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How to Write a Dissertation Discussion Chapter – A Quick Guide with Examples
Published by Alvin Nicolas at August 12th, 2021 , Revised On September 20, 2023
Dissertation discussion is the chapter where you explore the relevance, significance, and meanings of your findings – allowing you to showcase your talents in describing and analyzing the results of your study.
Here, you will be expected to demonstrate how your research findings answer the research questions established or test the hypothesis .
The arguments you assert in the dissertation analysis and discussions chapter lay the foundations of your conclusion . It is critically important to discuss the results in a precise manner.
To help you understand how to write a dissertation discussion chapter, here is the list of the main elements of this section so you stay on the right track when writing:
- Summary: Start by providing a summary of your key research findings
- Interpretations: What is the significance of your findings?
- Implications: Why are your findings important to academic and scientific communities, and what purpose would they serve?
- Limitations: When and where will your results have no implications?
- Future Recommendations : Advice for other researchers and scientists who explore the topic further in future.
The dissertation discussion chapter should be carefully drafted to ensure that the results mentioned in your research align with your research question, aims, and objectives.
Considering the importance of this chapter for all students working on their dissertations, we have comprehensive guidelines on how to write a dissertation discussion chapter.
The discussion and conclusion chapters often overlap. Depending on your university, you may be asked to group these two sections in one chapter – Discussion and Conclusion.
In some cases, the results and discussion are put together under the Results and Discussion chapter. Here are some dissertation examples of working out the best structure for your dissertation.
Alternatively, you can look for the required dissertation structure in your handbook or consult your supervisor.
Steps of How to Write Dissertation Discussion Chapter
1. provide a summary of your findings.
Start your discussion by summarising the key findings of your research questions. Avoid repeating the information you have already stated in the previous chapters.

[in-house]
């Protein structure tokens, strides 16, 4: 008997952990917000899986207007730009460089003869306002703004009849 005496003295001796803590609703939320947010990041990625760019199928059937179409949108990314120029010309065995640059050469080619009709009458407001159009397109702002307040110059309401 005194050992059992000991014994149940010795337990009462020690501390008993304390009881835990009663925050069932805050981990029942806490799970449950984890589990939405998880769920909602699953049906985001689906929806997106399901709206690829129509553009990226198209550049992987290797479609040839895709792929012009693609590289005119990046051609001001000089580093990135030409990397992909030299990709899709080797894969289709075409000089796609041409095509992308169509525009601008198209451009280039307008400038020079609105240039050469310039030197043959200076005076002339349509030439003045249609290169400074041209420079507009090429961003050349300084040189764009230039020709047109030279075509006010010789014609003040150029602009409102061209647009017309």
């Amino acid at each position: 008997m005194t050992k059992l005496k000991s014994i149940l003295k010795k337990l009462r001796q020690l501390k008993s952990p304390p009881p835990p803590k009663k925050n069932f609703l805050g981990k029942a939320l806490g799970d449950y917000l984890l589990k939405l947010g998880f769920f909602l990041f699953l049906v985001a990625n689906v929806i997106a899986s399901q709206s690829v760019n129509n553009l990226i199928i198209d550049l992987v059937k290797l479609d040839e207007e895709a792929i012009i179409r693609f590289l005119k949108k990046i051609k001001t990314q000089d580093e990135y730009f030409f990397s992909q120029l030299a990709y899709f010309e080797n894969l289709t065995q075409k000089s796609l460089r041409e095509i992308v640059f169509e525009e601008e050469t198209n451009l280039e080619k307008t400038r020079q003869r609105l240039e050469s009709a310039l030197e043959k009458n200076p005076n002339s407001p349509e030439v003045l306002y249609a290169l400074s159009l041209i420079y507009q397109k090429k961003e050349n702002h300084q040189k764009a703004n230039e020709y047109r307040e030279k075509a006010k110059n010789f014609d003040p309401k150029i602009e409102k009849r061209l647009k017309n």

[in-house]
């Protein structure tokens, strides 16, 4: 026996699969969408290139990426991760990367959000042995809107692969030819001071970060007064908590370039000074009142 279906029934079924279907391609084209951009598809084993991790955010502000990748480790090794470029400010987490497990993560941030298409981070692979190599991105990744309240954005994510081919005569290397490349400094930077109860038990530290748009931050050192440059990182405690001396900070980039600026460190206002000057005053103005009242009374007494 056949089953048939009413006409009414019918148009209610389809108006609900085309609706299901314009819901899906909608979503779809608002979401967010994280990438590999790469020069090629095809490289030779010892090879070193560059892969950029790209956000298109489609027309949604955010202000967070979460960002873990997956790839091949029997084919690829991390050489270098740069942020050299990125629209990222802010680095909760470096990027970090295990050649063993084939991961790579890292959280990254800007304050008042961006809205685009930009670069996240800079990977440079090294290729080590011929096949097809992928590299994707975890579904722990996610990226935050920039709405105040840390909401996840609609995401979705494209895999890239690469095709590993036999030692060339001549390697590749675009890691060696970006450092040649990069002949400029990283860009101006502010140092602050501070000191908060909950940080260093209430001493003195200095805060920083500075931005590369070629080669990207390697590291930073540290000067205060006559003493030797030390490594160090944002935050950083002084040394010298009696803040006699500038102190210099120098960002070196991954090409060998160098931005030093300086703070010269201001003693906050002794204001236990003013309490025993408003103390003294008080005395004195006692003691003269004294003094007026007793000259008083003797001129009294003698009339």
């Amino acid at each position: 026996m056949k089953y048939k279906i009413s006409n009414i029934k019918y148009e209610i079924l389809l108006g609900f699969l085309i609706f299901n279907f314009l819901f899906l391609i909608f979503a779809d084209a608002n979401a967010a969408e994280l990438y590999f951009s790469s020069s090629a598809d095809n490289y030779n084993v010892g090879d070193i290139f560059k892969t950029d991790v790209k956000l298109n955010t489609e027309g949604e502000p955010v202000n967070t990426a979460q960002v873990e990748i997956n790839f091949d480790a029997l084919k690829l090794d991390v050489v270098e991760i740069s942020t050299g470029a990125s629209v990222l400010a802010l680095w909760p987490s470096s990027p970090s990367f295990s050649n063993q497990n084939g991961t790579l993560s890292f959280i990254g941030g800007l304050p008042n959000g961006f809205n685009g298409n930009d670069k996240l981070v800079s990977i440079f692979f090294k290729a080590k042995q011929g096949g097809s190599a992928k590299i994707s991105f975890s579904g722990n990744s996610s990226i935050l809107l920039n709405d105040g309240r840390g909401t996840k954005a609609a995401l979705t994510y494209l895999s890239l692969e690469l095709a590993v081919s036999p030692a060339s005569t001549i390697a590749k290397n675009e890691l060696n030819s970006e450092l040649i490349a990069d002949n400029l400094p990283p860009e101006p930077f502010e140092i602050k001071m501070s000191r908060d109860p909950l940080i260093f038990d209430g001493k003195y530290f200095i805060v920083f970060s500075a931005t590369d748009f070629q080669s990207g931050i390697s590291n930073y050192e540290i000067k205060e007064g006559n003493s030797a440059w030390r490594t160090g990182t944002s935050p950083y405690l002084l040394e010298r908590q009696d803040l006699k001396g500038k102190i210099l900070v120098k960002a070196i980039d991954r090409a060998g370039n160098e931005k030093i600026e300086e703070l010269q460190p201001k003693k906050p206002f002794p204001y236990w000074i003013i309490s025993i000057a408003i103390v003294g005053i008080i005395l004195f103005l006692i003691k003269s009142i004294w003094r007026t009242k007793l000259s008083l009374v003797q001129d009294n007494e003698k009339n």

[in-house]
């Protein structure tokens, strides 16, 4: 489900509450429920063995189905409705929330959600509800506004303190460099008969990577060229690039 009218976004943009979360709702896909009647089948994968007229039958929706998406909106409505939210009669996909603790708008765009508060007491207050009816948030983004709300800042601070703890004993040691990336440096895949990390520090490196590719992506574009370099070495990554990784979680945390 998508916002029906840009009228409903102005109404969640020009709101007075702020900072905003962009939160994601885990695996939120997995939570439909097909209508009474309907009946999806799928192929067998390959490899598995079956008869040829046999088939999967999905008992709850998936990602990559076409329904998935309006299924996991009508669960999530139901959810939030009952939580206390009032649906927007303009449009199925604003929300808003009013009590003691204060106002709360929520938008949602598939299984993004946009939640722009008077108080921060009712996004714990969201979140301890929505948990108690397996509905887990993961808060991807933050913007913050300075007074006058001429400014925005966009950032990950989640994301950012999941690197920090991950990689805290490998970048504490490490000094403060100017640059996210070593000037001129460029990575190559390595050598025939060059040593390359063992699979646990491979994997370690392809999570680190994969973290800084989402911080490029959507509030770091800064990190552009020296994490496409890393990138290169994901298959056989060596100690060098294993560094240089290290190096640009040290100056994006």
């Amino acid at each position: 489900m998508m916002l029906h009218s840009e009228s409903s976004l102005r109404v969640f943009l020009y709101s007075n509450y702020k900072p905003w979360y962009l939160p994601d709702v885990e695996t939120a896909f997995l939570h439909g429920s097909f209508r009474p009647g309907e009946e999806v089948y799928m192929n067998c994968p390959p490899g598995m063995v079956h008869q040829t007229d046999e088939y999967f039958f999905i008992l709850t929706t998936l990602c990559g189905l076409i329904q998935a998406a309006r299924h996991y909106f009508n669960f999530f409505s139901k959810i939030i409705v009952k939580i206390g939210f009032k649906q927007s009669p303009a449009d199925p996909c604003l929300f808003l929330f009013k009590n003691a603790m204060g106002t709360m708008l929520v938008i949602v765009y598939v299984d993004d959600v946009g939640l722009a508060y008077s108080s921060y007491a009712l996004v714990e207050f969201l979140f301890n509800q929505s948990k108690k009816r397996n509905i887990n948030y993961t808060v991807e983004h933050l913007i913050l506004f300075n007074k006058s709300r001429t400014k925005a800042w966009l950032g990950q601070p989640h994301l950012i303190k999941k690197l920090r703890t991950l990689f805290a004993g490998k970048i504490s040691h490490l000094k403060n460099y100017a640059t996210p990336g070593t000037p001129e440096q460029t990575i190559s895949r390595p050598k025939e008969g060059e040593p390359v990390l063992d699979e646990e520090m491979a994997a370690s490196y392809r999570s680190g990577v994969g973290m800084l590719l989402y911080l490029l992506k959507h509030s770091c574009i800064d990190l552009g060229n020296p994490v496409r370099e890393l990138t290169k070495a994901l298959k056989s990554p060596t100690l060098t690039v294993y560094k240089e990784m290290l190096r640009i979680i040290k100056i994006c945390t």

You will be expected to clearly express your interpretation of results to answer the research questions established initially in one or two paragraphs.
Here are some examples of how to present the summary of your findings ;
- “The data suggests that”,
- “The results confirm that”,
- “The analysis indicates that”,
- “The research shows a relationship between”, etc.
2. Interpretations of Results
Your audience will expect you to provide meanings of the results, although they might seem obvious to you. The results and their interpretations should be linked to the research questions so the reader can understand the value your research has added to the literature.
There are many ways of interpreting the data, but your chosen approach to interpreting the data will depend on the type of research involved . Some of the most common strategies employed include;
- Describing how and why you ended up with unexpected findings and explaining their importance in detail
- Relating your findings with previous studies conducted
- Explaining your position with logical arguments when/if any alternative explanations are suggested
- An in-depth discussion around whether or not the findings answered your research questions and successfully tested the hypothesis
Examples of how you can start your interpretation in the Discussion chapter are –
- “Findings of this study contradict those of Allen et al. (2014) that”,
- “Contrary to the hypothesized association,” “Confirming the hypothesis…”,
- “The findings confirm that A is….. even though Allen et al. (2014) and Michael (2012) suggested B was …..”
3. Implications of your Study
What practical and theoretical implications will your study have for other researchers and the scientific community as a whole?
It is vital to relate your results to the knowledge in the existing literature so the readers can establish how your research will contribute to the existing data.
When thinking of the possible consequences of your findings, you should ask yourself these;
- Are your findings in line with previous studies? What contribution did your research make to them?
- Why are your results entirely different from other studies on the same topic?
- Did your findings approve or contradict existing knowledge?
- What are the practical implications of your study?
Remember that as the researcher, you should aim to let your readers know why your study will contribute to the existing literature. Possible ways of starting this particular section are;
- “The findings show that A….. whereas Lee (2017) and John (2013) suggested that B”, “The results of this study completely contradict the claims made in theories”,
- “These results are not in line with the theoretical perspectives”,
- “The statistical analysis provides a new understanding of the relationship between A and B”,
- “Future studies should take into consideration the findings of this study because”
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4. Recognise the Limitations of your Research
Almost every academic research has some limitations. Acknowledging them will only add to your credibility as a scientific researcher.